Dr. Richard Chasen Talks About Colon Cancer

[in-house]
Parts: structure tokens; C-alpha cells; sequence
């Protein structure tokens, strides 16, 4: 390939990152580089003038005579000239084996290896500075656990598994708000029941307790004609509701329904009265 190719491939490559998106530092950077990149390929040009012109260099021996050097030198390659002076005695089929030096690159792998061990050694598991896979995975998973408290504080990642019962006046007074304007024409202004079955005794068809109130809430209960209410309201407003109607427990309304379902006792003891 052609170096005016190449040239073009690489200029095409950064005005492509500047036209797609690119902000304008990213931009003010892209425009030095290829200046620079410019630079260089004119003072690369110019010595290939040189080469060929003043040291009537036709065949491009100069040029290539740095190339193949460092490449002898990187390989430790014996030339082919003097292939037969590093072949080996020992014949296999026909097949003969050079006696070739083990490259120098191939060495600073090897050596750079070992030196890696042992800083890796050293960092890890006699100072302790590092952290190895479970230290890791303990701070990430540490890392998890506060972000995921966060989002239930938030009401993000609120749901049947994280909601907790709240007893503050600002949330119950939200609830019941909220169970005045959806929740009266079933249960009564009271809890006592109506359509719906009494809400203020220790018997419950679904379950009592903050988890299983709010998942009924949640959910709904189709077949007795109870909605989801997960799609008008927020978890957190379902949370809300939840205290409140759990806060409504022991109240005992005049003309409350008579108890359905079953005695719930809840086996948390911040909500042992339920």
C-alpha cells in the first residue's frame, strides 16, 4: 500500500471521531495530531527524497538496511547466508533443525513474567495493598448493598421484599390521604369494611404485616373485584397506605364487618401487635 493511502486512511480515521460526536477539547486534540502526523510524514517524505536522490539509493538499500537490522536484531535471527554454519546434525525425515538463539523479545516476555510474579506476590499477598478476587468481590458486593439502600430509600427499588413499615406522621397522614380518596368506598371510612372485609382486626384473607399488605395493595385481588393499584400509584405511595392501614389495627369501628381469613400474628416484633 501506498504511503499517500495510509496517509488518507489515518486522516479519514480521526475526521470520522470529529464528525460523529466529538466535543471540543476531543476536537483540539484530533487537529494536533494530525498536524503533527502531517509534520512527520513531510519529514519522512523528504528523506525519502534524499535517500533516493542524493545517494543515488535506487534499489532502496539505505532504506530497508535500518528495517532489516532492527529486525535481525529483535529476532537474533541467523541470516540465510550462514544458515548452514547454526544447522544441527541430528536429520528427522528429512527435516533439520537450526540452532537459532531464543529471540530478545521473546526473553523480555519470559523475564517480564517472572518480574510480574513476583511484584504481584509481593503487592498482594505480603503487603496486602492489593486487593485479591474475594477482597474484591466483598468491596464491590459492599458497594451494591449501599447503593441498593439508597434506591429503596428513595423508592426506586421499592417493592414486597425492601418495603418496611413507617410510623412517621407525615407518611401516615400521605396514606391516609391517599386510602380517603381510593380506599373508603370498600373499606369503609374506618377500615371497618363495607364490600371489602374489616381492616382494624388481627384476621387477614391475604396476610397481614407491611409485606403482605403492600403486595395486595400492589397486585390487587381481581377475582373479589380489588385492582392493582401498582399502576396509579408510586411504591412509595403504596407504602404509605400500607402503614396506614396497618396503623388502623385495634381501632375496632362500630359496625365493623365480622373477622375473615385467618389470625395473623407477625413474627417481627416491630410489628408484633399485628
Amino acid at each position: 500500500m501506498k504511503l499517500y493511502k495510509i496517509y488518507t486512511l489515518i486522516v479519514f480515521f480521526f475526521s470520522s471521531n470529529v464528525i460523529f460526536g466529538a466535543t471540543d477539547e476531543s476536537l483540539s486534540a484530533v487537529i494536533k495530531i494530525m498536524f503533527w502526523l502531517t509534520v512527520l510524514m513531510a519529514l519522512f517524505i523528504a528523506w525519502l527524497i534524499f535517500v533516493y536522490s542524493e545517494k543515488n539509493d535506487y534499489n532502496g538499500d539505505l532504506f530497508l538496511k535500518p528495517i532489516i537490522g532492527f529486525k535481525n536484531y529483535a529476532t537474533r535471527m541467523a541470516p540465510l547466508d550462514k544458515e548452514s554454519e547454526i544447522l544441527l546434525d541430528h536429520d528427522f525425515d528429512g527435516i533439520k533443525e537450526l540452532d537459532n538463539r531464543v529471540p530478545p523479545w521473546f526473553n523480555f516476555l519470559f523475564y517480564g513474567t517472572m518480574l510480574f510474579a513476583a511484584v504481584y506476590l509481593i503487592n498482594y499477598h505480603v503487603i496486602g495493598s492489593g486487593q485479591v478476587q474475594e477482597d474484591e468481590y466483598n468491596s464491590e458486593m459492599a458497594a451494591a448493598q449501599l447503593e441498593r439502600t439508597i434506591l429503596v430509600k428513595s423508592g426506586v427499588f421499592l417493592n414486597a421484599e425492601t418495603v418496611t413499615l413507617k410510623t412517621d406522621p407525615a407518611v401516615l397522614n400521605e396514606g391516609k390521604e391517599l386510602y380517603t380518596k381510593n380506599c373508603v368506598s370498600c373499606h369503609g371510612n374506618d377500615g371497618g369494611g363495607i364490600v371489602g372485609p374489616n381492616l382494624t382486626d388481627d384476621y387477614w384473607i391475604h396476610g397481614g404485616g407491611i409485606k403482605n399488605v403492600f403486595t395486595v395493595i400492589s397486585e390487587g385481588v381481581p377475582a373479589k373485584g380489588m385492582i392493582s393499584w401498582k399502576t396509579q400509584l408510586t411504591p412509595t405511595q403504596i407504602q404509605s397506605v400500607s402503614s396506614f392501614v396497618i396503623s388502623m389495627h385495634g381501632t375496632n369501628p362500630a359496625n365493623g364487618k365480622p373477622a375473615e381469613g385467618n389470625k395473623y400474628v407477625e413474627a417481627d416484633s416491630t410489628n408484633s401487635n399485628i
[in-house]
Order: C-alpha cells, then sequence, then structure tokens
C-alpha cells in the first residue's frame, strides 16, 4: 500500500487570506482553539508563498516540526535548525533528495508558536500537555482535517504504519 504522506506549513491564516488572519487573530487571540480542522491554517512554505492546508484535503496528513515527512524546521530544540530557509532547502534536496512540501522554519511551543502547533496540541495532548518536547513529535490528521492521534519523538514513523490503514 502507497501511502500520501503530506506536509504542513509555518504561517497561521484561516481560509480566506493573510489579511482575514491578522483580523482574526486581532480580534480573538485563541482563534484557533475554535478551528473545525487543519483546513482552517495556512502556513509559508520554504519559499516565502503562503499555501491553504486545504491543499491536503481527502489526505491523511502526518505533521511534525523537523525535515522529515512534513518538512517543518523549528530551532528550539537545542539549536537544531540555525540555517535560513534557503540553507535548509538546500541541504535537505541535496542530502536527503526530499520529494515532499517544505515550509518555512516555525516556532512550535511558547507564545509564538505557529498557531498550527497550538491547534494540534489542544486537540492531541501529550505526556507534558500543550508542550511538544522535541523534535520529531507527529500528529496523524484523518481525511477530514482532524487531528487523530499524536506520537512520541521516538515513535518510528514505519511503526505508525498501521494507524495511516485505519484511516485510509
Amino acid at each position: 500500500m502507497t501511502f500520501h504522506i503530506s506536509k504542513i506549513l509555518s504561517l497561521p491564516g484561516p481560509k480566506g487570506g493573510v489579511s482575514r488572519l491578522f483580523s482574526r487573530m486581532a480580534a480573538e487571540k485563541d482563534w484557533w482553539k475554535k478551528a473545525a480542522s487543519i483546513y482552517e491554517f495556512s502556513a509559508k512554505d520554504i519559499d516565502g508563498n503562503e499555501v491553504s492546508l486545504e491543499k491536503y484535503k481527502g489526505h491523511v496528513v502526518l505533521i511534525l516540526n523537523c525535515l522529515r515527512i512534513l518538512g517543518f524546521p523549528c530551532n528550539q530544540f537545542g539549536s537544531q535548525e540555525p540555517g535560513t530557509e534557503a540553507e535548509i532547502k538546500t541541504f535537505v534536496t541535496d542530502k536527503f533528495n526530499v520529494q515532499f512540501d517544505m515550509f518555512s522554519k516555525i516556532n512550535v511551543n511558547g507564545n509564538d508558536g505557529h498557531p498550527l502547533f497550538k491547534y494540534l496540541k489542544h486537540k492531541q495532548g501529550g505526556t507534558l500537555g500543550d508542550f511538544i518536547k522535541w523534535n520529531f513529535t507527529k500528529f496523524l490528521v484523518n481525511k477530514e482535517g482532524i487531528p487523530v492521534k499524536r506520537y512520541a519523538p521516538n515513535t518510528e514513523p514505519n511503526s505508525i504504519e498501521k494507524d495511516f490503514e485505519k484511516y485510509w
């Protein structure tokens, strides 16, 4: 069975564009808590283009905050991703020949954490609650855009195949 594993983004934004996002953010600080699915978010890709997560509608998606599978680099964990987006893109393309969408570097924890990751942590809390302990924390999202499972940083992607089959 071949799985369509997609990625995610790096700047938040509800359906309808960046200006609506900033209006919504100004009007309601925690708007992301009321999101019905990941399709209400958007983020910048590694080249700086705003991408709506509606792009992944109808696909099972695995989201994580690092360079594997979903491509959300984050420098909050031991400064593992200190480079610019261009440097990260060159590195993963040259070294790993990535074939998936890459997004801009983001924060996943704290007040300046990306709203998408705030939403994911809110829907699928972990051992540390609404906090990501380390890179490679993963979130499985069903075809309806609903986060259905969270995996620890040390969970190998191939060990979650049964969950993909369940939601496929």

Excerpted from Gazette Health, Summer 2012, by Bill Holleran “We’ve made amazing progress in early detection and prevention since 1999,” said Richard Chasen, M.D., a gastroenterologist who is a partner with the Capital Digestive Care in Laurel and Takoma Park. “That’s when the American Cancer Society and American College of Gastroenterology began recommending colonoscopy screenings starting at age 50 for Caucasians and age 45 for African-Americans.” African-Americans have the highest incidence and death rate from colon cancer in the United States, hence the recommendation for earlier screening, according to the American Cancer Society. These target ages are for average-risk individuals with no family history of colorectal cancer or personal history of polyps, Chasen pointed out. Since 1999, approximately 65 percent of Americans who should have been screened have been screened, according to Chasen, who has privileges at Washington Adventist Hospital in Takoma Park and at Laurel Regional Hospital. “In that period of time, according to a recent article in The New England Journal of Medicine, we have lowered the colon cancer death rate by 53 percent,” Chasen said. “Now the challenge is to screen the other 35 to 40 percent of people who are at risk.”

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